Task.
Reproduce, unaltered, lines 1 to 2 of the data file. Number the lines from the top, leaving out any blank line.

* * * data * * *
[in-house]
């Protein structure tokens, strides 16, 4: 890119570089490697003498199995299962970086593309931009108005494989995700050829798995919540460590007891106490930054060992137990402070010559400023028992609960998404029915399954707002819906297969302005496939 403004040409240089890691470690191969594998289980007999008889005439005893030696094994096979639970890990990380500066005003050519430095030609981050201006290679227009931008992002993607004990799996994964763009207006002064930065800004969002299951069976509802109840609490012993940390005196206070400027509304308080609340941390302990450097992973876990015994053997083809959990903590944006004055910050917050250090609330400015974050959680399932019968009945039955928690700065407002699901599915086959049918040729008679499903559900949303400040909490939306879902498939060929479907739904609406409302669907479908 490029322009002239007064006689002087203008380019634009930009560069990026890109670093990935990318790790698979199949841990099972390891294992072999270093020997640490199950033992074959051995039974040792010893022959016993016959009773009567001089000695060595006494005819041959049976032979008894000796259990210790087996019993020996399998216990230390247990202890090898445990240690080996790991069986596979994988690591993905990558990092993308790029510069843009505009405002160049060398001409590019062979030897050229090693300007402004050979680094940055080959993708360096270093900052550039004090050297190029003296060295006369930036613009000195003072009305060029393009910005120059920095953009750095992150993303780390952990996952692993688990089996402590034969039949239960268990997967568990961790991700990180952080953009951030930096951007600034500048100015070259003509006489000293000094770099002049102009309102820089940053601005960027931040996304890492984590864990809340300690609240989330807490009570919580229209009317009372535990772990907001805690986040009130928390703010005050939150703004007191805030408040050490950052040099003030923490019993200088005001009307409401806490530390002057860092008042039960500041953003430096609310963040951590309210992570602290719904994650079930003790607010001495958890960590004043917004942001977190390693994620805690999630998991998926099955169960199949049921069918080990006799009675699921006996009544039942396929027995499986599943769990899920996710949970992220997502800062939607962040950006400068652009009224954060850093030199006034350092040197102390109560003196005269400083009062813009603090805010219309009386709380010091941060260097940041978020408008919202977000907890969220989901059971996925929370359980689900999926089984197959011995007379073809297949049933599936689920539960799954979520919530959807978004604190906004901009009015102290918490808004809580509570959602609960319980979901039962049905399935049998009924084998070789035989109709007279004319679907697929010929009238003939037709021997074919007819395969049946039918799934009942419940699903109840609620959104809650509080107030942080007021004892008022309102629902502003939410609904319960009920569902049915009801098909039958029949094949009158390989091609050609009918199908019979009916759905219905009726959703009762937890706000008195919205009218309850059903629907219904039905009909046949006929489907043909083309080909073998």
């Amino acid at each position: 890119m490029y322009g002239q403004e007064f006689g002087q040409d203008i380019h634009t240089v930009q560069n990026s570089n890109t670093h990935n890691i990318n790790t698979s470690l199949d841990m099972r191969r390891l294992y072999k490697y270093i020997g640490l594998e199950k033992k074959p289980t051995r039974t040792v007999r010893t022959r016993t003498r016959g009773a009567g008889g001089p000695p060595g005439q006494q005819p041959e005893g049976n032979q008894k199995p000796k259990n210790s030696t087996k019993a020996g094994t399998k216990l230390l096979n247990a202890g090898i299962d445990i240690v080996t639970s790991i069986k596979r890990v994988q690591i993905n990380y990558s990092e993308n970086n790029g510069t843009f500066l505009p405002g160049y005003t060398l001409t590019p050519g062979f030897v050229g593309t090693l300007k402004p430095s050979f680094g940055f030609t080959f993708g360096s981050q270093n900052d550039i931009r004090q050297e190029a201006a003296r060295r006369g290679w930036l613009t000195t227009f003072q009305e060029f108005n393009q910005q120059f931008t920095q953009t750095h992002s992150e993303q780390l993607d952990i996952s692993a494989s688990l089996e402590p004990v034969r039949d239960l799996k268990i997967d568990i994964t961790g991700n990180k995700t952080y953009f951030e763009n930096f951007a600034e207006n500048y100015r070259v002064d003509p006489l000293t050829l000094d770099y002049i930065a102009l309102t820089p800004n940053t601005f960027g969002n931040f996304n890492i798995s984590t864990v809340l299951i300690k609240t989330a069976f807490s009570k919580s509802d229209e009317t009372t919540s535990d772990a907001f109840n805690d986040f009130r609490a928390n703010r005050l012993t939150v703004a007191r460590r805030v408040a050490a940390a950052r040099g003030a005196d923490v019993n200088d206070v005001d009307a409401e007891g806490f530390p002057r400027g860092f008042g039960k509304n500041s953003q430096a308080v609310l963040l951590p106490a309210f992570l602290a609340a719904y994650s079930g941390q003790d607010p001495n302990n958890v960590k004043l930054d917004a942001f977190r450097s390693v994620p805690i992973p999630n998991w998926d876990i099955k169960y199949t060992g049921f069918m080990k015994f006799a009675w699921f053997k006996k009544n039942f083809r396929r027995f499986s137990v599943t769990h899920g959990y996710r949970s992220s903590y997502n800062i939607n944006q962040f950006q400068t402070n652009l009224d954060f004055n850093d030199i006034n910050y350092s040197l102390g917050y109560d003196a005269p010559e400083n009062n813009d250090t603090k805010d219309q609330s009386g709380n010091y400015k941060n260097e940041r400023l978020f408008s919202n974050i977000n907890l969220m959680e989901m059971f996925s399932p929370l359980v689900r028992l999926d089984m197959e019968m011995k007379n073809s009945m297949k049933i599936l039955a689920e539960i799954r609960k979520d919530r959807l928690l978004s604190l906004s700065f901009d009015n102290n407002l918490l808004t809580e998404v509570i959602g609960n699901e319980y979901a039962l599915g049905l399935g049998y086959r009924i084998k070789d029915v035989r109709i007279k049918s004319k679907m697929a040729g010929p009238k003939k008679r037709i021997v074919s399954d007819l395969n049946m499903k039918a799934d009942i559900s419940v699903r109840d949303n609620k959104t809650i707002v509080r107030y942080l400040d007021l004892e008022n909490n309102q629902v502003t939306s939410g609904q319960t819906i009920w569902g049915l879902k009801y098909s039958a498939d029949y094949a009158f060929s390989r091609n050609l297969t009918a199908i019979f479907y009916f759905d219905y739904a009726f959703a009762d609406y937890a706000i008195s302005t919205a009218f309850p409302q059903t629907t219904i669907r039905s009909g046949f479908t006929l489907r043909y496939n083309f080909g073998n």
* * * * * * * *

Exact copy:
[in-house]
């Protein structure tokens, strides 16, 4: 890119570089490697003498199995299962970086593309931009108005494989995700050829798995919540460590007891106490930054060992137990402070010559400023028992609960998404029915399954707002819906297969302005496939 403004040409240089890691470690191969594998289980007999008889005439005893030696094994096979639970890990990380500066005003050519430095030609981050201006290679227009931008992002993607004990799996994964763009207006002064930065800004969002299951069976509802109840609490012993940390005196206070400027509304308080609340941390302990450097992973876990015994053997083809959990903590944006004055910050917050250090609330400015974050959680399932019968009945039955928690700065407002699901599915086959049918040729008679499903559900949303400040909490939306879902498939060929479907739904609406409302669907479908 490029322009002239007064006689002087203008380019634009930009560069990026890109670093990935990318790790698979199949841990099972390891294992072999270093020997640490199950033992074959051995039974040792010893022959016993016959009773009567001089000695060595006494005819041959049976032979008894000796259990210790087996019993020996399998216990230390247990202890090898445990240690080996790991069986596979994988690591993905990558990092993308790029510069843009505009405002160049060398001409590019062979030897050229090693300007402004050979680094940055080959993708360096270093900052550039004090050297190029003296060295006369930036613009000195003072009305060029393009910005120059920095953009750095992150993303780390952990996952692993688990089996402590034969039949239960268990997967568990961790991700990180952080953009951030930096951007600034500048100015070259003509006489000293000094770099002049102009309102820089940053601005960027931040996304890492984590864990809340300690609240989330807490009570919580229209009317009372535990772990907001805690986040009130928390703010005050939150703004007191805030408040050490950052040099003030923490019993200088005001009307409401806490530390002057860092008042039960500041953003430096609310963040951590309210992570602290719904994650079930003790607010001495958890960590004043917004942001977190390693994620805690999630998991998926099955169960199949049921069918080990006799009675699921006996009544039942396929027995499986599943769990899920996710949970992220997502800062939607962040950006400068652009009224954060850093030199006034350092040197102390109560003196005269400083009062813009603090805010219309009386709380010091941060260097940041978020408008919202977000907890969220989901059971996925929370359980689900999926089984197959011995007379073809297949049933599936689920539960799954979520919530959807978004604190906004901009009015102290918490808004809580509570959602609960319980979901039962049905399935049998009924084998070789035989109709007279004319679907697929010929009238003939037709021997074919007819395969049946039918799934009942419940699903109840609620959104809650509080107030942080007021004892008022309102629902502003939410609904319960009920569902049915009801098909039958029949094949009158390989091609050609009918199908019979009916759905219905009726959703009762937890706000008195919205009218309850059903629907219904039905009909046949006929489907043909083309080909073998």